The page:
Professor Melitz was one of 228 national and international scholars, artists, philanthropists, and business leaders to join the 237th class of members.
From the Press Release:
CAMBRIDGE, MA | APRIL 12, 2017 — The American Academy of Arts and Sciences today announced the election of 228 new members. They include some of the world’s most accomplished scholars, scientists, writers, artists, as well as civic, business, and philanthropic leaders.
The list of the 237th class of new members is available at www.amacad.org/members.
Founded in 1780, the American Academy of Arts and Sciences is one of the country’s oldest learned societies and independent policy research centers, convening leaders from the academic, business, and government sectors to respond to the challenges facing—and opportunities available to—the nation and the world. Members contribute to Academy publications and studies in science, engineering, and technology policy; global security and international affairs; the humanities, arts, and education; and American institutions and the public good.
Members of the 2017 class include winners of the Pulitzer Prize and the Wolf Prize; MacArthur Fellows; Fields Medalists; Presidential Medal of Freedom and National Medal of Arts recipients; and Academy Award, Grammy Award, Emmy Award, and Tony Award winners.
“It is an honor to welcome this new class of exceptional women and men as part of our distinguished membership,” said Don Randel, Chair of the Academy’s Board of Directors. “Their talents and expertise will enrich the life of the Academy and strengthen our capacity to spread knowledge and understanding in service to the nation.”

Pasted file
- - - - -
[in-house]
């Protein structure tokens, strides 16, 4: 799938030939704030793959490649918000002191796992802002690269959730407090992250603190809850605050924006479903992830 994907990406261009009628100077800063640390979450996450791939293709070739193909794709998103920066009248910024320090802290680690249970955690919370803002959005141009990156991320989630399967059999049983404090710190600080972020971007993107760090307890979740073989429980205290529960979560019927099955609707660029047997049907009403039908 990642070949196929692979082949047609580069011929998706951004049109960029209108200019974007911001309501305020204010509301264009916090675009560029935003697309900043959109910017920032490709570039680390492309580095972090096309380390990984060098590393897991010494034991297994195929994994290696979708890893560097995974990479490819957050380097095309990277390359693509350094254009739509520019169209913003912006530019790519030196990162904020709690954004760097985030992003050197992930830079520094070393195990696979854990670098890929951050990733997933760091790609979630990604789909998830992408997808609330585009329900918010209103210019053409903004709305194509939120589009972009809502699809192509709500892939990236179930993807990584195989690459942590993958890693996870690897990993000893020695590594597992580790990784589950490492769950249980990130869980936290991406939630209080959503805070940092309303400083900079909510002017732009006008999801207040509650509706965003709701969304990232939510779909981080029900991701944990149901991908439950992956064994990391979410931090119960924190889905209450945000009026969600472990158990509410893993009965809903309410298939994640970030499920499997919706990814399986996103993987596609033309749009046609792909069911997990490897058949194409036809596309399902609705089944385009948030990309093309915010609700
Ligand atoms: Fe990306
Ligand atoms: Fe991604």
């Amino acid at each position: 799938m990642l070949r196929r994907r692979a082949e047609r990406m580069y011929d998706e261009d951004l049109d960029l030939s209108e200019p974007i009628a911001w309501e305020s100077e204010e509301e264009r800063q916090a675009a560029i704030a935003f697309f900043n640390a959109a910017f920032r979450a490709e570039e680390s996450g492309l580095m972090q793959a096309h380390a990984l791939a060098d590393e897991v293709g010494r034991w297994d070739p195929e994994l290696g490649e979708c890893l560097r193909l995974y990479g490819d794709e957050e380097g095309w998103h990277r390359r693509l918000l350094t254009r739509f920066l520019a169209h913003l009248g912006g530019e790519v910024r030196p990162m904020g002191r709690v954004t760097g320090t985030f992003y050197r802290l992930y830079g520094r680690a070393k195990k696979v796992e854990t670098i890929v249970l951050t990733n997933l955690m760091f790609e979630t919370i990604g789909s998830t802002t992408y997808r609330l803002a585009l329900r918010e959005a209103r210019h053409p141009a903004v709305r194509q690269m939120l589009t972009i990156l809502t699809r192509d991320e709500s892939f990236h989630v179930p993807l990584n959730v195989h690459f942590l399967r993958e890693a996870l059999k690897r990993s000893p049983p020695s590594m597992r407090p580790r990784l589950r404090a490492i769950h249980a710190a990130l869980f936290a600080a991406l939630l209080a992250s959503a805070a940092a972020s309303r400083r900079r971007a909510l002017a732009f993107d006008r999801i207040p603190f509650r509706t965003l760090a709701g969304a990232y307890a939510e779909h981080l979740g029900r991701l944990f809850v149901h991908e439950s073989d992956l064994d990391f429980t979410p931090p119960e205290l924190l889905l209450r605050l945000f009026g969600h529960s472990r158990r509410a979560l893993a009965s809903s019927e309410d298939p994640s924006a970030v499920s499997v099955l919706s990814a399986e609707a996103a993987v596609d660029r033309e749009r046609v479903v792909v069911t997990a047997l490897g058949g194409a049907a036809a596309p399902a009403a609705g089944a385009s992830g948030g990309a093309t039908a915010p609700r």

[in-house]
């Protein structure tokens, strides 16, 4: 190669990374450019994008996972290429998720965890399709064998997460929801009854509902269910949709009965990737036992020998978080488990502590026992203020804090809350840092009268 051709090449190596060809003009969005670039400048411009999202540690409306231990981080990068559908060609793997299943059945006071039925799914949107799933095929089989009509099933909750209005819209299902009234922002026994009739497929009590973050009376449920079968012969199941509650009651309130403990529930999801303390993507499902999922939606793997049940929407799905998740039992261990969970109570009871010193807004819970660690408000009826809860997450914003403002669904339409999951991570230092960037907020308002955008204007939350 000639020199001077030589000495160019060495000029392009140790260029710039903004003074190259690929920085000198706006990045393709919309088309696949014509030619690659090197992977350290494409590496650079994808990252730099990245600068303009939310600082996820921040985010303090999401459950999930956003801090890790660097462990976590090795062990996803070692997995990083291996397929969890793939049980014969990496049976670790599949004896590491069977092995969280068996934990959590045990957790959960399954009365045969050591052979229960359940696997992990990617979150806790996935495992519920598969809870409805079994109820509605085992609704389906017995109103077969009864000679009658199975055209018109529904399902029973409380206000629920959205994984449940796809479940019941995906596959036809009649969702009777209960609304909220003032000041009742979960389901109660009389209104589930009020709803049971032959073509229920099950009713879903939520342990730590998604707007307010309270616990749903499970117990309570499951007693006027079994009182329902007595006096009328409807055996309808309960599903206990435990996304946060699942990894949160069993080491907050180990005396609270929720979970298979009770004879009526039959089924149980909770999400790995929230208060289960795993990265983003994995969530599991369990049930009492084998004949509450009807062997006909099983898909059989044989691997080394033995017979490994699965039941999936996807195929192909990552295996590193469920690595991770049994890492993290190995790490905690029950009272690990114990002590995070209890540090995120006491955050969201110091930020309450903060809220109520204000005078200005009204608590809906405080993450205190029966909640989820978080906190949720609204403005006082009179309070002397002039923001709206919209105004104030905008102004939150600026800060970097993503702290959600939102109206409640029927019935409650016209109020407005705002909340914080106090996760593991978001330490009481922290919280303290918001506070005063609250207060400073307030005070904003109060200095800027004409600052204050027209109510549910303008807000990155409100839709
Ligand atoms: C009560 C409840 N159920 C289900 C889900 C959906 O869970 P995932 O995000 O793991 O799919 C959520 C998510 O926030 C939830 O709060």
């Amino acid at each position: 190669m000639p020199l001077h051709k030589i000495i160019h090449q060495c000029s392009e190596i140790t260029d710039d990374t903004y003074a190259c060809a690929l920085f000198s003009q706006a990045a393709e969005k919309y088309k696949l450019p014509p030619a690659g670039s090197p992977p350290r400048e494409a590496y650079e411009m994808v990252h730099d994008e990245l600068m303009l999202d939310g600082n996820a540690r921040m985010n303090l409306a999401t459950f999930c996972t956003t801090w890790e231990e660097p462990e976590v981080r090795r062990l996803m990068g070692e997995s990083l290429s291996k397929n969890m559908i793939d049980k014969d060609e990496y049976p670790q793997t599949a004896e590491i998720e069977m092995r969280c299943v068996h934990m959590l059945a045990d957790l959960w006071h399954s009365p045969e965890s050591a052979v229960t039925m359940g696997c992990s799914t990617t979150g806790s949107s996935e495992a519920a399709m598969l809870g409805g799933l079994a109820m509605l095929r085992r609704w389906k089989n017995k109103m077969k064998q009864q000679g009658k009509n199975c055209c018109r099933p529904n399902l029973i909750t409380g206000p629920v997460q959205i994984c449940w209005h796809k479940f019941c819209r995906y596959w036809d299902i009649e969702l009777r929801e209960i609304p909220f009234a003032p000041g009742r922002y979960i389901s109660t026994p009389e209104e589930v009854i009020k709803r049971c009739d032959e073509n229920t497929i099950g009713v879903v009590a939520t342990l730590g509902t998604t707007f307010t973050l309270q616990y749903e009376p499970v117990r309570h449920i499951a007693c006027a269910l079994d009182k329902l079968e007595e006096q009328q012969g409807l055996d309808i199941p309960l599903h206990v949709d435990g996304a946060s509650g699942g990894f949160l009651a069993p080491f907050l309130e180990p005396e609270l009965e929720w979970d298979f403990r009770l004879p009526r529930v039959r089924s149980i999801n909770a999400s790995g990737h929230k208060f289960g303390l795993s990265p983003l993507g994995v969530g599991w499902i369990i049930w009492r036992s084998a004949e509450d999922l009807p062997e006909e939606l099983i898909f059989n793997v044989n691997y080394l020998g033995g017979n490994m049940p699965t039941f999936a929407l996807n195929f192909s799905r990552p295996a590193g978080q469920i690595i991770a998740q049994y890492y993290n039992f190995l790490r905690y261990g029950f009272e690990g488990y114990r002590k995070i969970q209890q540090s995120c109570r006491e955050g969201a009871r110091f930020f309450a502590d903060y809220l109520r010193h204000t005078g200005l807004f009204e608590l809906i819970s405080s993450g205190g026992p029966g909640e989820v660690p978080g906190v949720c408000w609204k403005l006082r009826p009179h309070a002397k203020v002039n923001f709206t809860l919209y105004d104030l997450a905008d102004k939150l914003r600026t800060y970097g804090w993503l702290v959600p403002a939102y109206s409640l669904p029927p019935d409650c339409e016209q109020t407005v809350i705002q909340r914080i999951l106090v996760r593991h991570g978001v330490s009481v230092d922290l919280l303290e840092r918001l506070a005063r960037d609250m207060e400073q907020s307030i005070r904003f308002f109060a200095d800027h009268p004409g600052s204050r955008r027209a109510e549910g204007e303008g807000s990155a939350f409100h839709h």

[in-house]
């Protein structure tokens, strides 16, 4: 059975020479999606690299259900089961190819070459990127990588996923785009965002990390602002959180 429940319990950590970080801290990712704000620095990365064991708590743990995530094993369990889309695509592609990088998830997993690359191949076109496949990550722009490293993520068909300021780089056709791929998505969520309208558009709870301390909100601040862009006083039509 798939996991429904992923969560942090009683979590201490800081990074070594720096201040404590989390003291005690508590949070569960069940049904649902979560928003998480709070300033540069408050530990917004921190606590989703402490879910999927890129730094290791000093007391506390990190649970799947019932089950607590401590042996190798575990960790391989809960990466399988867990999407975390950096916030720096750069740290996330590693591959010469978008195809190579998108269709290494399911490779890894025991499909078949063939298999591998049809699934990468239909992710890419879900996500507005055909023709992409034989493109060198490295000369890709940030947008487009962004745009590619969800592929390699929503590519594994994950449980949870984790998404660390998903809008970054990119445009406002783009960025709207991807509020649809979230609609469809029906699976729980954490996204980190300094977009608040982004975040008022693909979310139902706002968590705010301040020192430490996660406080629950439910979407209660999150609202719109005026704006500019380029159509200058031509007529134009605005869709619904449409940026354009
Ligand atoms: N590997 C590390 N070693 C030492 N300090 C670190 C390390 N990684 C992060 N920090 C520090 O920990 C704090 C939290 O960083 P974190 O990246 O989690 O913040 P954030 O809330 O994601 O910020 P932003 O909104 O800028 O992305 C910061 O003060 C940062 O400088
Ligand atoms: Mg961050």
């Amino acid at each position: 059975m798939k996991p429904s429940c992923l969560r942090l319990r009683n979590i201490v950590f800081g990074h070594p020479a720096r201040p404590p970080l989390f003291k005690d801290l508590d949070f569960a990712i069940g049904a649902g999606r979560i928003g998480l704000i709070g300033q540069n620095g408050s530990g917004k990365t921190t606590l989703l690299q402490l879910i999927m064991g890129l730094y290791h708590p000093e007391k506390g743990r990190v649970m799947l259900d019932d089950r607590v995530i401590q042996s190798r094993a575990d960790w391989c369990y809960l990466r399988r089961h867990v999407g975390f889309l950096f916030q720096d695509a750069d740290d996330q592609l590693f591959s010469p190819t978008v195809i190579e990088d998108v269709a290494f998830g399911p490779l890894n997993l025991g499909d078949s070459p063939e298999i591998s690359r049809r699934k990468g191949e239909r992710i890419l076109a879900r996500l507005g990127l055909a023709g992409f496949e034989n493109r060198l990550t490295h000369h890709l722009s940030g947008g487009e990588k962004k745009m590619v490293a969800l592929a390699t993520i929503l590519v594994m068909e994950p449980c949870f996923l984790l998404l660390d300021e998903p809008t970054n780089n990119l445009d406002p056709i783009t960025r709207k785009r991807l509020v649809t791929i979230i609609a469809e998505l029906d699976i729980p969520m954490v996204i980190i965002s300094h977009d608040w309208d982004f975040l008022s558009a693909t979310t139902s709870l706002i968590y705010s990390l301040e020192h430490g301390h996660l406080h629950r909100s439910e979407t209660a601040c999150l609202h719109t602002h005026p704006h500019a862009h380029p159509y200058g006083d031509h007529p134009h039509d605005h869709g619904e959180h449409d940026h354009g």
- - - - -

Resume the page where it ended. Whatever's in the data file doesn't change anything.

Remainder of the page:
“In a tradition reaching back to the earliest days of our nation, the honor of election to the American Academy is also a call to service,” said Academy President Jonathan F. Fanton. “Through our projects, publications, and events, the Academy provides members with opportunities to make common cause and produce the useful knowledge for which the Academy’s 1780 charter calls.”
Scientific leaders in the new class include: Fields Medalist Maryam Mirzakhani, who has done path-breaking work on the geometry of Teichmüller spaces and hyperbolic Riemann surfaces; astrophysicist Gabriela Gonzalez, an expert in the field of gravitation wave physics; engineer Ann Lee, who works on the development of anti-cancer therapeutics; computer scientist Daniela Rus, who built some of the first Web crawling agents that were able to search for structured data inside documents; mathematician and Fields Medalist Manjul Bhargava, a leader in number theory; structural biologist Jamie Cate, who transformed the understanding of protein synthesis; neurologist Helen Mayberg, who utilizes a multidisciplinary neural systems approach to study depression and recovery; immunologist James Allison, whose research is being used to develop new strategies for the treatment of autoimmune diseases and for immunotherapy of cancer; and evolutionary plant biologist Pamela Soltis.
Social scientists in the new class include: psychologist Michael Tomasello, a widely cited scholar of comparative studies of humans and great apes; economist Marc Melitz, who developed a new approach to the analysis of international trade; political scientist Janet Box-Steffensmeier, a scholar of American politics and methodology; attorney William Lee, a leading thinker and lawyer in the field of intellectual property; and cultural anthropologist Caroline Brettell, whose research focuses on international migration, specifically the issues of gender and personal narrative in the study of the migrant experience....
Marc Melitz is the David A. Wells Professor of Political Economy at Harvard University. He holds a B.A. from Haverford College (1989), an M.S.B.A. from the Robert Smith School of Business (1992), and a Ph.D. from the University of Michigan (2000). He is a fellow of the Econometric Society and is affiliated with the National Bureau of Economic Research (NBER), the Centre for Economic Policy Research (CEPR), CESifo, and the Kiel Institute for the World Economy. His broad research interests are in international trade and investment. More specifically, he studies producer-level responses to globalization and their implications for aggregate trade and investment patterns. His research has been funded by the Sloan Foundation and by the NSF.